To be certain, we lugged along a few new brews to the cabin during our Opening Day trip, but didn’t pass up the opportunity to try something from the tap during dinner at The Rock.

Told by the waitress that customers had complained that New Belgium’s Ranger IPA was too hoppy, Sean naturally went ahead and ordered it. Apparently those customers have sensitive palates. I’m not a huge fan of too much hoppiness on the back end, but even I found the Ranger rather mild. So did Sean.

Though not an extreme beer snob, I favor trying local suds, and opted to try Snowshoe’s Grizzly Brown Ale. (And, honestly, I felt an obligation to try the Grizzly as research. The Snowshoe brewery is an hour away from the cabin and will be on the itinerary during my brother’s visit next month.) I’ve grown increasingly fond of a well-done brown ale. The Grizzly didn’t disappoint, and it seemed that Sean might have wished he’d chosen it. It’s certainly dark in color, but semi creamy and not heavy as might be expected. A nice toasty maltiness gives way to a light hop finish.

Certainly a great way to finish a day of fly fishing.


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what we see… (04/13/2011)

  • A guide’s story about the worst clients…ever: http://bit.ly/gBZ6or (Makes me not feel so bad about the one time I arrived on the dock while my fishing license remained in the cabin.)
  • Fun write up over at Eat More Brook Trout about a great day not fishing: http://bit.ly/hOnpod
  • Continuing with brook trout… Over at Small Stream Reflections a nice pictorial of the seasons of brook trout: http://bit.ly/g0Npv4
  • By the seventh day, you shall have beer… It probably can’t make the best double IPA or Doppelbock, but the high-tech and all that stainless steel and chrome certainly up the “I want it” quotient. (And everything sounds so much cooler with a New Zealand accent.): http://bit.ly/gmRhQh


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Mother Nature wins, but it’s okay (and accumulatingmy 15 minutes of fame, a few seconds at a time)

The thought last weekend was to get away for a rare five-day retreat, spending some time at the family cabin, entertaining ourselves with visits to wineries in nearby Murphys, squeezing in a bit of fly fishing on one of the few open rivers in the Sierra foothills and generally stepping away — far away — from the everyday.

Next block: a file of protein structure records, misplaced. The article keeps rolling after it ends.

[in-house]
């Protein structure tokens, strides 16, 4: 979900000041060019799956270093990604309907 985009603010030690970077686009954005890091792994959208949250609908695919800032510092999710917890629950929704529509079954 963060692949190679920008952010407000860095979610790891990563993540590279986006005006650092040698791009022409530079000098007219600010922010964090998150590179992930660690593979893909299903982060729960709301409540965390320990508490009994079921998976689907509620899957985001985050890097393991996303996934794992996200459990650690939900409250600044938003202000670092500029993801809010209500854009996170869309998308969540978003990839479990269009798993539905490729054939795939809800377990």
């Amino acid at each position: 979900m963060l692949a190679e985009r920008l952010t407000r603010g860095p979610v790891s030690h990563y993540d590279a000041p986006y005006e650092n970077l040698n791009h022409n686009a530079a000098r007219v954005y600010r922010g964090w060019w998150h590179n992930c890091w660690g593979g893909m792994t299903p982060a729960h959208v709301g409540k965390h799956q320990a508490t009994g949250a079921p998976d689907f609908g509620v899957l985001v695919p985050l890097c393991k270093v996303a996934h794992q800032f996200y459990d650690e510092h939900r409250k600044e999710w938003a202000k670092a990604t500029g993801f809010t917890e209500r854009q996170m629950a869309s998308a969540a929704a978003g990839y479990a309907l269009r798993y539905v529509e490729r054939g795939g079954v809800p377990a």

We had enjoyed three weeks of spring-like weather prior to our departure, but the moment we publicly announced our plans, Mother Nature decided she knew better.

[singlepic id=1076 w=300 h=199 float=center]

A better use of snow.

The drive that got us up to Hwy 108 was easy enough, with stops along the way for lunch and gwaking at Bass Pro. It was after the last stop at Covers Apple Ranch that Mrs. Nature gave us fair warning with steady snowfall as we wound the seven miles to the eastern (and higher) edge of Twain Harte. By the time we reached town, the inches of snow that frosted the familiar with a fresh coat of newness also dictated extreme caution.

While I don’t mind clearing the white stuff to pull into the driveway or the nearly two feet of snow that that muffled and covered the world outside the next morning; I didn’t like the resulting power outage, the excavation of that 60-foot driveway a second and third time, and the increased release of water in the only nearby and fishable tailwater. Though we were thankful for the propane-fired heater, stove and water heater, the lack of power for 48-plus hours wasn’t fun. It was dark by 6:00 p.m. and it’s difficult to read, much less tie flies, by candlelight. Fishing was out of the question the next day as flows on the Stanislaus rose in 40 hours from less than 250 cfs to nearly 1,100 cfs.

We surrendered about 42 hours after our arrival. In that time I learned the value of a snow blower after shoveling the driveway three times, clearing an estimated accumulation of four feet of snow. (My arms agreed with rusty mathematics that suggested I moved over 1,900 cubic feet of the stuff.) Proving that Mother Nature maintains a healthy sense of irony, we were greeted by blue skies just as that last of the gear was packed into the car.